Ten Things You Need to Know Before You Presume That Old People Don’t Have Sex
1. In the past, most surveys of sexual behavior had an upper age limit of sixty because it was presumed that older people were no longer sexually active. In 2015, this oversight was properly addressed with the publication of Dr. David Lee’s paper Sexual Health And Wellbeing Among Older Men And Women In England.
2. Lee’s research, which was carried out with the University of Manchester, Age UK and NatCen Social Research, was the first ever nationally-representative study of UK sexual health to include people over the age of 80. Contrary to popular assumptions, the study found that getting older was a less useful predictor of decreasing sexual activity, than overall health, or relationship conflict.
3. Impressively, the study revealed that more than half (54%) of men and almost a third (31%) of women over the age of 70 reported that they were still sexually active and one third of them reported having sex at least twice a month.
4. Septuagenarians and octogenarians also reported being affectionate towards each other; 31% of men and 20% of women reported frequent kissing or petting.
5. These are not isolated findings. They correspond with data from the 2013 NATSAL study which found that 57% of men and 37% of women aged 65 – 74 had had penetrative sex in the last year and that one in three people in bad, or very bad health, had recently had sex.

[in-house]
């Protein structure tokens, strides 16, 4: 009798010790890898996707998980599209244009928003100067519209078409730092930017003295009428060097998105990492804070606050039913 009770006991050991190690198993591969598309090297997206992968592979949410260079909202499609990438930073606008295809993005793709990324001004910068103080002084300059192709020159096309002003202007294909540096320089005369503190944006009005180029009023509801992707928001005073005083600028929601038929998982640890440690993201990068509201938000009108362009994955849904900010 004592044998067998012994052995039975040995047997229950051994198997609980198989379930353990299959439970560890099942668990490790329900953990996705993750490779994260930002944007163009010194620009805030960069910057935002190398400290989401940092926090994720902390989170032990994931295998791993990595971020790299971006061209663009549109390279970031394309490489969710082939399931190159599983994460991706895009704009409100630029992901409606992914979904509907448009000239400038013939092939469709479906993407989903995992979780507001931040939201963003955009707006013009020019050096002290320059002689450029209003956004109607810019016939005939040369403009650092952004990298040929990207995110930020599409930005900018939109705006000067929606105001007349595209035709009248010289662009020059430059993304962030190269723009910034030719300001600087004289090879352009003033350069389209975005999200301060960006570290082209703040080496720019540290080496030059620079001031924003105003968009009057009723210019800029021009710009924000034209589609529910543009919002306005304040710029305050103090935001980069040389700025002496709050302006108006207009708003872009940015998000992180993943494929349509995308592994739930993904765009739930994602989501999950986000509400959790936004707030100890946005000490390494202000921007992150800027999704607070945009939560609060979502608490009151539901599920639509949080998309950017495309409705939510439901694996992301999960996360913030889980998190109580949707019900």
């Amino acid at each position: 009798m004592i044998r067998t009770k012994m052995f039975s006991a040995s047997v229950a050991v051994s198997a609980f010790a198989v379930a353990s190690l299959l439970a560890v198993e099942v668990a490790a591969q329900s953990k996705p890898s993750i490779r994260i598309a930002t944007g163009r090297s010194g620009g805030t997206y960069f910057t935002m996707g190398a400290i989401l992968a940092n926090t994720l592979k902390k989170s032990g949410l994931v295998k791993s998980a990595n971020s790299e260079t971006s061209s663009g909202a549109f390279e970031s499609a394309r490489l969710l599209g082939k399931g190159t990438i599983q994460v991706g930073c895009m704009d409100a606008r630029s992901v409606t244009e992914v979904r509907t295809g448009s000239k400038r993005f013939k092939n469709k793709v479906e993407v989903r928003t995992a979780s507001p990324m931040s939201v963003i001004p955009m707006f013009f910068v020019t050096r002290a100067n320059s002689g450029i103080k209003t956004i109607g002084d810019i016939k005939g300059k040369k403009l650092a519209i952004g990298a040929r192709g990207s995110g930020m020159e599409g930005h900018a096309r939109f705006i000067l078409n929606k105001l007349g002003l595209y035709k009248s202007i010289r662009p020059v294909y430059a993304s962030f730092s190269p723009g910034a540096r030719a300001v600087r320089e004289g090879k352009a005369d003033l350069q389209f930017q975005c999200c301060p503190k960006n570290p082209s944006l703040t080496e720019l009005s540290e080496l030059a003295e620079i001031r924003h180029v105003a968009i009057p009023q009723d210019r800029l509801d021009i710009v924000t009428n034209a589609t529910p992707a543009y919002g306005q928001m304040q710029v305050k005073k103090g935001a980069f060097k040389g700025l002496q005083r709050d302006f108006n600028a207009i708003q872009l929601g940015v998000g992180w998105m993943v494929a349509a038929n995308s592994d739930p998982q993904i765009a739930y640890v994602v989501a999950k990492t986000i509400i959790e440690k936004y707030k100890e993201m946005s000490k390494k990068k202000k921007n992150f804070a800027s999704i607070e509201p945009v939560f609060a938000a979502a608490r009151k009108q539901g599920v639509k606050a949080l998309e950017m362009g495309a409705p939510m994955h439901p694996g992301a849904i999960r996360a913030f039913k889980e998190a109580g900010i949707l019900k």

6. Older research backs up these findings too. In 1981, Sarr & Weiner carried out a study of 800 adults aged from 60 to 91 years of age and they found that 68% of men and 36% of women were still having sexual intercourse. In 1984, Brecher interviewed more than 4000 men and women aged over fifty and found that more than 50% of men and women aged 70 + were still sexually active and about 60% of men and 40% of women said that they still had sexual intercourse.
7. When Weizman and Hart (1987) compared the sexual behaviours of two groups of men aged 60-65 years and 66-71 years, they found that the rate of masturbation increased with age. In their study, just 27% of men aged 60-65 masturbated, compared to 51% of men aged 66-71.
8. John DeLamater and Sara Moorman’s University of Wisconsin study of ‘Sexual Behavior In Later Life’ (2007), found that sexual desire is related to frequency of masturbation and both men and women without partners masturbated more frequently than people who had partners. Also, women with partners who were sexually limited as a result of illness or dysfunction masturbated more frequently than women with healthy partners.
9. Clearly, age alone is no barrier to sexual activity, but there is a ‘use it or lose it’ aspect to sex in later life, and for older people, masturbation is probably the easiest and most effective way of sustaining both sexual desire and sexual function.
10. So, this Christmas, lets face it, GRANDAD DOES NOT WANT A TELESCOPE! He wants a Doc Johnson Optimale UR3 Vibrating Stroker with Massage Beads. And Grandma? She wants a bottle of Lelo water based moisturizer and an INA Wave™ vibrator.
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